Marvin Louis Lowery v. City of Los Angele et al

Filing 10

ORDER DISMISSING FIRST AMENDED COMPLAINT WITH LEAVE TO AMEND by Magistrate Judge Jean P. Rosenbluth. If Plaintiff desires to pursue his claims, he is ORDERED to file a second amended complaint within 28 days of the date of this order. (See document for details.) (sbou)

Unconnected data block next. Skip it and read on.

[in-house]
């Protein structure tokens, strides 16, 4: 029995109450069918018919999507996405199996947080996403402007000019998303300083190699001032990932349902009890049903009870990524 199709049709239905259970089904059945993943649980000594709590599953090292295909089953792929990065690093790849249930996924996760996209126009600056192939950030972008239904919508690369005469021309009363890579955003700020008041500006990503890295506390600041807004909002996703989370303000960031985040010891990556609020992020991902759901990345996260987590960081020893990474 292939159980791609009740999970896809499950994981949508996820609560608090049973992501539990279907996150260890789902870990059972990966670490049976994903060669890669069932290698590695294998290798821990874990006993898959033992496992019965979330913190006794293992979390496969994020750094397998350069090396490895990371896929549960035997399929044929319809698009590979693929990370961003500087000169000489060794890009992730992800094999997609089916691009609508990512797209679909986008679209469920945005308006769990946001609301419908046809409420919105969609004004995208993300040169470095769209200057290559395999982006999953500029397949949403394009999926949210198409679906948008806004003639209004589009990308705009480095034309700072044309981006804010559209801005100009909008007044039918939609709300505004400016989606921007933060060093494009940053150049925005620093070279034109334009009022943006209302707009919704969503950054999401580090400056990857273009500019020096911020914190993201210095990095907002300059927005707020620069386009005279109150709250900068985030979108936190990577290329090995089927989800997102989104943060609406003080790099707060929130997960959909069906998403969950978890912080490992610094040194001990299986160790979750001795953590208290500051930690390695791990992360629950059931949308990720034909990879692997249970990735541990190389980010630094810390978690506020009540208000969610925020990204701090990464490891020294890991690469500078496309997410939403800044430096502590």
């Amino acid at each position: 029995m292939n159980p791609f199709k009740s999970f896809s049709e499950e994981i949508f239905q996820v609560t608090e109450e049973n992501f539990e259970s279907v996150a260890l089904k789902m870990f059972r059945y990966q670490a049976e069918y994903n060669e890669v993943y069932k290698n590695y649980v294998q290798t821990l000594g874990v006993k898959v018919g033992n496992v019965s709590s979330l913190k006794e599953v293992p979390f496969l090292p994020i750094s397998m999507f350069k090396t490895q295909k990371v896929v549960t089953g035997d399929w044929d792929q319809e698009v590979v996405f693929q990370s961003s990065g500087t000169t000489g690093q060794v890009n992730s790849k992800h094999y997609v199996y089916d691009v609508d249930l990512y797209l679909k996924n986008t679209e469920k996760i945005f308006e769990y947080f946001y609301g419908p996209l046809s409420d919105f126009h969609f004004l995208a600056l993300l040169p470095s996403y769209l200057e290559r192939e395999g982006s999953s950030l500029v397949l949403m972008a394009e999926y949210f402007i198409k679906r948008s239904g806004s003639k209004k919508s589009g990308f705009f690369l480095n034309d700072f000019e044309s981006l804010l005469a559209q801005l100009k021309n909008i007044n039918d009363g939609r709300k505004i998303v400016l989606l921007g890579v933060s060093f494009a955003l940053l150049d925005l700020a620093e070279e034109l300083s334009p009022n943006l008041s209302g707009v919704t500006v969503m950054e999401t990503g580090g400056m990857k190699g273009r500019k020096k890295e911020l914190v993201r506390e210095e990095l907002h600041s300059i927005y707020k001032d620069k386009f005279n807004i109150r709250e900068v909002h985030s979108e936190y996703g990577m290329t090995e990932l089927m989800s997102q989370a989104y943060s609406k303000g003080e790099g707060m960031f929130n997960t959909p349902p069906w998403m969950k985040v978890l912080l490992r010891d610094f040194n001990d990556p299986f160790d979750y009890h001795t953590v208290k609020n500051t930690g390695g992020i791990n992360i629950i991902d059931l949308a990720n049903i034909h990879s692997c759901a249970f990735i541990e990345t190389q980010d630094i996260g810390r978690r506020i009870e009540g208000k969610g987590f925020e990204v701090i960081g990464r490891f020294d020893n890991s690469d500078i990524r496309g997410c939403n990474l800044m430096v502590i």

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1 2 3 4 5 6 7 8 UNITED STATES DISTRICT COURT 9 CENTRAL DISTRICT OF CALIFORNIA 10 11 12 MARVIN LOUIS LOWERY JR., Plaintiff, 13 v. 14 15 CITY OF LOS ANGELES et al., 16 Defendants. ) Case No. CV 18-9644-R (JPR) ) ) ) ORDER DISMISSING FIRST AMENDED ) COMPLAINT WITH LEAVE TO AMEND ) ) ) ) ) 17 18 On November 15, 2018, Plaintiff filed pro se what the Court 19 construed as a civil-rights action under 42 U.S.C. § 1983. 20 was subsequently granted leave to proceed in forma pauperis. 21 December 19, 2018, the Court dismissed the Complaint under 28 22 U.S.C. § 1915(e) with leave to amend, advising Plaintiff of the 23 availability of help from one of the federal “pro se” clinics in 24 this District. 25 Complaint. 26 arrest at the Westwood branch of the Los Angeles Public Library 27 on June 21, 2018. 28 He On On January 14, 2019, he filed a First Amended His claims arise from a warrantless misdemeanor After screening the FAC under § 1915(e)(2), the Court finds 1 1 that its allegations still fail to state a claim upon which 2 relief might be granted. 3 Plaintiff can state an actionable claim under § 1983, in light of 4 his pro se status the Court dismisses the FAC with leave to amend 5 to afford him one last opportunity to remedy its deficiencies. 6 See Lopez v. Smith, 203 F.3d 1122, 1130-31 (9th Cir. 2000) (en 7 banc) (holding that pro se litigant must be given leave to amend 8 complaint unless it is absolutely clear that deficiencies cannot 9 be cured). Although it does not appear that 10 If Plaintiff desires to pursue any of his claims, he is 11 ORDERED to file a second amended complaint within 28 days of the 12 date of this order, remedying the deficiencies discussed below. 13 He is warned that further failure to cure the below-noted defects 14 may result in dismissal of his lawsuit.1 15 Life Ins., 651 F.2d 671, 674 (9th Cir. 1981) (affirming dismissal 16 of amended complaint that was “equally [deficient] as the initial 17 complaint”); Mitchell v. Powers, 411 F. App’x 109, 110 (9th Cir. 18 2011) (affirming dismissal of pro se plaintiff’s amended 19 complaint with prejudice for containing “same deficiencies as the 20 original complaint”). 21 22 23 See Nevijel v. N. Coast ALLEGATIONS OF THE FAC The FAC consists of a three-page discussion of the undersigned’s previous screening order followed by what is 24 1 25 26 27 28 Plaintiff may, of course, choose to stand on his claims as pleaded rather than amend them. See Edwards v. Marin Park, Inc., 356 F.3d 1058, 1063-64 (9th Cir. 2004). But that does not obligate the Court to order his complaint served; rather, the Court may consider an “election not to amend at face value, enter[] a final judgment dismissing all claims with prejudice, and allow[]” Plaintiff to seek immediate appellate review. Id. at 1064. 2 1 apparently a verbatim copy of the original Complaint. 2 Compl. at 4-16, with FAC at 6-19.) 3 not repeat the Complaint’s factual allegations, which it 4 summarized in detail in its December 19 order. 5 (Compare Accordingly, the Court does Plaintiff again sues the City of Los Angeles and the Los 6 Angeles Public Library. (FAC at 1, 4, 7-8.) He does not name 7 any individuals as Defendants, although his allegations mention 8 librarian Christy Carr, another librarian, several police 9 officers, and various other people who he contends were involved 10 in some or all of the events giving rise to his lawsuit. (See, 11 e.g., id. at 4, 15, 17, 18 & Ex. D at 33, 36.) 12 of action for false arrest under the Fourth Amendment (FAC at 13 15),2 “[f]alse [i]mprisonment” (id. at 16), and “[m]ental 14 [a]nguish” (id. at 16-17). 15 the June 21, 2018 arrest and detention and not the suspension 16 letter or any later removal from the library premises. 17 e.g., id. at 10 (“The major aspect of this complaint is the basis 18 behind that librarian’s ‘Citizen’s Arrest [on June 21, 2018].’”); 19 see also, e.g., id. at 4 (Plaintiff sues because “sitting in a He brings causes His claims apparently arise only from (See, 20 2 21 22 23 24 25 26 27 28 In his three-page preamble to the FAC, Plaintiff repeatedly asserts that he is not bringing any “Civil Rights” claims (FAC at 4) and that he sues only under various state Government Code provisions (id. at 6). But when he lists his actual causes of action, he indicates that his false-arrest claim asserts a “[v]iolation of the Fourth Amendment.” (Id. at 15.) Of course, if Plaintiff truly sues only under state law, this Court lacks jurisdiction over his claims. See 28 U.S.C. §§ 1331-32; Kokkonen v. Guardian Life Ins. Co. of America, 511 U.S. 375, 377 (1994) (federal courts’ jurisdiction limited to that authorized by Constitution and statute). The Court liberally construes Plaintiff’s first claim as arising under § 1983. See Erickson v. Pardus, 551 U.S. 89, 94 (2007) (per curiam) (pro se filings should be liberally construed). 3 1 library, sewing a trucker jacket, [and] ruminating at an 2 acceptable level is legal and should not warrant a handcuff laden 3 expulsion”).) 4 He seeks $250,000 in damages and the release of various 5 documents allegedly subject to the Freedom of Information Act, 5 6 U.S.C. § 552, and certain provisions of the California Public 7 Records Act, Government Code sections 6250-70 and 6275-76.48. 8 (See FAC at 17.)3 9 10 STANDARD OF REVIEW A complaint may be dismissed as a matter of law for failure 11 to state a claim “where there is no cognizable legal theory or an 12 absence of sufficient facts alleged to support a cognizable legal 13 theory.” 14 1035, 1041 (9th Cir. 2010) (as amended) (citation omitted); 15 accord O’Neal v. Price, 531 F.3d 1146, 1151 (9th Cir. 2008). 16 considering whether a complaint states a claim, a court must 17 generally accept as true all the factual allegations in it. 18 Ashcroft v. Iqbal, 556 U.S. 662, 678 (2009); Hamilton v. Brown, 19 630 F.3d 889, 892-93 (9th Cir. 2011). 20 as true, however, “allegations that are merely conclusory, 21 unwarranted deductions of fact, or unreasonable inferences.” 22 re Gilead Scis. Sec. Litig., 536 F.3d 1049, 1055 (9th Cir. 2008) 23 (citation omitted); see also Shelton v. Chorley, 487 F. App’x 24 388, 389 (9th Cir. 2012) (finding that district court properly 25 dismissed civil-rights claim when plaintiff’s “conclusory Shroyer v. New Cingular Wireless Servs., Inc., 622 F.3d In The court need not accept In 26 27 28 3 Some of the documents Plaintiff seeks, such as the “G4S Security Contract Information” (FAC at 17), do not appear to be subject to those provisions, however. 4 1 allegations” did not support it). Although a complaint need not 2 include detailed factual allegations, it “must contain sufficient 3 factual matter, accepted as true, to ‘state a claim to relief 4 that is plausible on its face.’” 5 Bell Atl. Corp. v. Twombly, 550 U.S. 544, 570 (2007)); Yagman v. 6 Garcetti, 852 F.3d 859, 863 (9th Cir. 2017). 7 plausible when it “allows the court to draw the reasonable 8 inference that the defendant is liable for the misconduct 9 alleged.” Iqbal, 556 U.S. at 678 (quoting Iqbal, 556 U.S. at 678. A claim is facially “A document filed pro se is 10 ‘to be liberally construed,’ and ‘a pro se complaint, however 11 inartfully pleaded, must be held to less stringent standards than 12 formal pleadings drafted by lawyers.’” 13 U.S. 89, 94 (2007) (per curiam) (citations omitted). 14 15 16 Erickson v. Pardus, 551 DISCUSSION I. The Court Lacks Subject-Matter Jurisdiction over This Action Plaintiff sued Defendants in state court in August 2018 17 based on his “arrest,” “expulsion” from the library, and 18 “fraudulent suspension letter.” 19 at 25, 30 & Ex. M.) 20 dismissed Plaintiff’s lawsuit. (See, e.g., FAC at 5; id., Ex. D On October 10, 2018, that court evidently (See FAC at 5; id., Ex. N.)4 21 22 23 24 25 26 27 28 4 The superior court’s website still lists it as “[p]ending,” however. See Online Servs., Super. Ct. of Cal., Cnty. of L.A., (search for case number BC716638) (last visited Feb. 7, 2019). Plaintiff does not allege whether he filed or attempted to file any appeal in any state court. A search of the California appellate courts’ website yields no evidence that he did. See Cal. App. Cts. Case Info., (searches for “Marvin” with “Lowery” in second district and supreme court) (last visited Feb. 7, 2019). 5 1 Under the Rooker–Feldman5 line of cases, “lower federal courts 2 are without subject matter jurisdiction to review state court 3 decisions, and state court litigants may therefore only obtain 4 federal review by filing a petition for a writ of certiorari in 5 the Supreme Court of the United States.” 6 of Supreme Ct., 410 F.3d 602, 606 (9th Cir. 2005) (as amended). 7 “To determine whether the Rooker–Feldman bar is applicable, a 8 district court first must determine whether the action contains a 9 forbidden de facto appeal of a state court decision.” Mothershed v. Justices Bell v. 10 City of Boise, 709 F.3d 890, 897 (9th Cir. 2013). “A de facto 11 appeal exists when ‘a federal plaintiff asserts as a legal wrong 12 an allegedly erroneous decision by a state court, and seeks 13 relief from a state court judgment based on that decision.’” Id. 14 (quoting Noel v. Hall, 341 F.3d 1148, 1164 (9th Cir. 2003)). If 15 the action contains a de facto appeal, a district court is barred 16 from deciding not only the issues adjudicated by the state court 17 but also any other issues that are “inextricably intertwined” 18 with the state court’s decision. 19 see D.C. Ct. of Appeals v. Feldman, 460 U.S. 462, 486-87 (1983). 20 Rooker-Feldman applies even when the challenge to the state Id.; Noel, 341 F.3d at 1157-58; 21 court’s actions involves federal constitutional issues. Feldman, 22 460 U.S. at 484-86; Dubinka v. Judges of Super. Ct., 23 F.3d 218, 23 221 (9th Cir. 1994). 24 plaintiff from presenting a generally applicable legal challenge 25 to a state statute in federal court, even if that statute has “The doctrine does not, however, prohibit a 26 27 5 28 See Rooker v. Fid. Tr. Co., 263 U.S. 413 (1923); D.C. Ct. of Appeals v. Feldman, 460 U.S. 462 (1983). 6 1 previously been applied against him in state court litigation.” 2 Mothershed, 410 F.3d at 606. 3 does not have jurisdiction to review constitutional challenges to 4 a state court’s decision, the court does have jurisdiction over a 5 general constitutional challenge that does not require review of 6 a final state court decision in a particular case.” 7 F.3d at 221. 8 9 “Although a federal district court Dubinka, 23 Plaintiff expressly states that the “disposal” of his statecourt suit “brought [him] to file this lawsuit in Federal Court 10 on November 15, 2018,” after he had also “fil[ed] a complaint 11 about improper conduct” by the superior-court judge who 12 apparently sustained the demurrer and dismissed his case. 13 at 5; see also id., Exs. N-O.) 14 that he intends this suit as a de facto appeal of an adverse 15 state judgment, the exhibits attached to the FAC show that 16 Plaintiff’s superior-court action sued the same defendants based 17 on the same conduct and that he seeks relief from what was — 18 apparently — an unfavorable outcome there.6 19 Exs. D (Plaintiff’s series of emails to City Attorney Mike Feuer 20 indicating that state case arose from same conduct as that 21 alleged in FAC), L (meet-and-confer email from deputy city 22 attorney to Plaintiff regarding state case), M (defendant’s 23 demurrer in state court quoting state complaint making same 24 allegations as those of FAC), N (superior-court minute order 25 dismissing state case based on demurrer), O (Plaintiff’s (FAC Even had he not openly admitted (See, e.g., id., 26 27 6 28 Plaintiff did not attach complaint to the federal one. 7 a copy of his state-court 1 judicial-misconduct complaint against state-court judge, accusing 2 her of, among other things, “perpetrat[ing]” a “great injustice” 3 against him by sustaining demurrer and thereby “ensur[ing]” that 4 “if someone is sitting in a library,” “adjacent to the . . . 5 children’s section,” “sewing a newly acquired trucker jacket,” 6 and “ruminating about present and past experiences,” he will be 7 “in strict danger of being arrested and imprisoned for patroning 8 [sic] a public library”).) 9 Thus, the FAC is likely barred by Rooker-Feldman and the 10 Court lacks jurisdiction to entertain it. 11 II. The FAC Still Does Not State Any § 1983 Claim 12 Even if Plaintiff could overcome the Rooker-Feldman bar, 13 because he realleges the same deficient allegations as in the 14 original Complaint, the FAC fails to state any cognizable civil- 15 rights claim for the reasons stated in the Court’s December 19 16 order. 17 As the Court previously explained to Plaintiff, his Fourth 18 Amendment theory fails because — as he now evidently concedes 19 (see FAC at 5-6) — probable cause existed to arrest him for 20 violating Penal Code section 602.1(b). 21 assertions (see id. at 4, 5-6), it does not matter that he may 22 have been cited for violating section 602(q), which does not 23 appear to apply to his alleged conduct. 24 543 U.S. 146, 153-54 (2004) (offense establishing probable cause 25 for valid arrest need not be same or even “closely related” to 26 offense cited by officer). 27 subsequently charged with an updated crime describing anything 28 Christy Carr or the Officers noted on June 21, 2018.” Contrary to his See Devenpeck v. Alford, Nor does it matter that he was “never 8 (FAC at 1 6.) 2 validity of the arrest does not depend on whether the suspect 3 actually committed a crime.”). 4 existed, Plaintiff cannot state a constitutional claim based on 5 his less-than-three-hour detention. 6 Joliet, 137 S. Ct. 911, 918 (2017) (valid probable-cause 7 determination provides “constitutionally adequate justification” 8 for detention before legal process has begun). 9 See Michigan v. DeFillippo, 443 U.S. 31, 36 (1979) (“The Moreover, because probable cause See Manuel v. City of As the Court also previously explained to Plaintiff, he 10 cannot state any municipal-liability claim against the City or 11 its library — the only two named Defendants7 — because he has not 12 adequately pleaded any constitutional deprivation in the first 13 place. 14 municipal liability under § 1983 absent showing of constitutional 15 injury). 16 rights claim at all (see supra note 2), that claim still fails. 17 See City of L.A. v. Heller, 475 U.S. 796, 799 (1986) (no To the extent he intends to make any federal civil- Because municipal liability for a Fourth Amendment violation 18 evidently remains Plaintiff’s only federal-law theory of relief, 19 the Court defers screening of his state-law claims until he has 20 21 22 23 24 25 26 27 28 7 It is not clear that the library is a separately suable entity. See Cal. Gov’t Code §§ 945 (“[a] public entity may sue or be sued”), 811.2 (“public entity” defined to include “a county, city, district, public authority, public agency, and any other political subdivision or public corporation in the state”); see also, e.g., Payne v. Cnty. of Calaveras, No. 1:17-cv-00906-DAD-SKO, 2018 WL 6593347, at *2 (E.D. Cal. Dec. 14, 2018) (county jail not separately suable entity under state Government Code provisions; county was proper defendant) (collecting cases); Waters v. Hollywood Tow Serv., No. CV 07-7568 CAS (AJW), 2010 WL 11465238, at *18 (C.D. Cal. July 27, 2010) (city attorney’s office not separately suable entity from city under relevant code provisions), accepted by 2010 WL 11465405 (C.D. Cal. Aug. 31, 2010). 9 1 adequately pleaded a federal cause of action. See Herman Family 2 Revocable Tr. v. Teddy Bear, 254 F.3d 802, 805 (9th Cir. 2001).8 3 III. Plaintiff’s Public-Records Requests Are Still Premature or 4 Not Cognizable Under § 1983 5 Plaintiff again seeks “discovery” under FOIA and state 6 public-records statutes. (See FAC at 17-18.) To the extent his 7 request is construed as seeking a discovery order from the Court, 8 that request is again denied as premature. 9 complaints is ordered served and any Defendant files an answer, If one of Plaintiff’s 10 the Court may thereafter issue an order allowing discovery to 11 begin. 12 The Court reiterates that if Plaintiff wishes to make a 13 request under FOIA or the California Public Records Act, he may 14 do so using the procedures described in those statutes and does 15 not need the Court’s permission. 16 Cal. Gov’t Code § 6253; see also U.S. Dep’t of Justice,, 17 (providing portal for users to create FOIA 18 request online); Cal. Att’y Gen.’s Off., Summary of the See generally 5 U.S.C. § 552; 19 20 21 22 23 24 25 26 27 28 8 The Court again notes, however, that in bringing a statelaw tort claim against a public entity or employee, a plaintiff must plead compliance with the California Tort Claims Act or the claim is subject to dismissal. See State v. Super. Ct. (Bodde), 32 Cal. 4th 1234, 1239, 1245 (2004); Mangold v. Cal. Pub. Utils. Comm’n, 67 F.3d 1470, 1477 (9th Cir. 1995). This requirement applies in federal court. See Karim-Panahi v. L.A. Police Dep’t, 839 F.2d 621, 627 (9th Cir. 1988). The FAC alleges that Plaintiff “accuse[d]” Defendants “under the California Tort Claims Act” on January 14, 2018. (FAC at 7.) Because that date is five months before the conduct in the FAC supposedly occurred, Plaintiff cannot possibly have satisfied the claims-presentation requirement on that date for the torts alleged in this action. He is again warned that failure to allege compliance with the Tort Claims Act could lead to dismissal of his state-law tort claims. 10 1 California Public Records Act of 2004 (Aug. 2004), http:// 2 3 4 ********************* If Plaintiff desires to pursue his claims, he is ORDERED to 5 file a second amended complaint within 28 days of the date of 6 this order, remedying the deficiencies discussed above. 7 should bear the docket number assigned to this case, be labeled 8 “Second Amended Complaint,” and be complete in and of itself, 9 without reference to the original Complaint, FAC, or any other 10 11 The SAC pleading, attachment, or document. Alternatively, Plaintiff may elect to stand on his claims as 12 pleaded. 13 (9th Cir. 2004); (see also supra note 1). 14 option, he must file a notice with the Court within 28 days of 15 the date of this order clearly indicating as much. 16 attempt to do both by filing a verbatim copy of the Complaint or 17 FAC in the guise of an amended pleading. 18 See Edwards v. Marin Park, Inc., 356 F.3d 1058, 1063-64 Should he choose that He may not Plaintiff is again advised that he may wish to seek help 19 from one of the federal “pro se” clinics in this District. 20 clinics offer free on-site information and guidance to 21 individuals who are representing themselves (proceeding pro se) 22 in federal civil actions. 23 firms, not by the Court. 24 located in Suite 170 of the Edward R. Roybal Federal Building and 25 U.S. Courthouse, 255 East Temple Street, Los Angeles, CA 90012. 26 It is open Mondays, Wednesdays, and Fridays, 9:30 a.m. to 12 p.m. 27 and 2 to 4 p.m. 28 clinics’ website, The They are administered by nonprofit law The clinic closest to Plaintiff is Useful information is also available on the 11 1 Plaintiff is warned that if he fails to timely file a 2 sufficient SAC, the Court may dismiss this action on the grounds 3 set forth above or for failure to comply with court orders or to 4 diligently prosecute.9 5 6 7 DATED: February 7, 2019 JEAN ROSENBLUTH U.S. MAGISTRATE JUDGE 8 9 10 11 12 13 14 15 16 17 18 19 20 21 22 23 24 25 26 27 28 9 If Plaintiff believes this order erroneously disposes of any of his claims, he may file objections with the district judge within 20 days of the date of the order. See Bastidas v. Chappell, 791 F.3d 1155, 1162 (9th Cir. 2015) (“When a magistrate judge believes she is issuing a nondispositive order, she may warn the litigants that, if they disagree and think the matter dispositive, they have the right to file an objection to that determination with the district judge.”). 12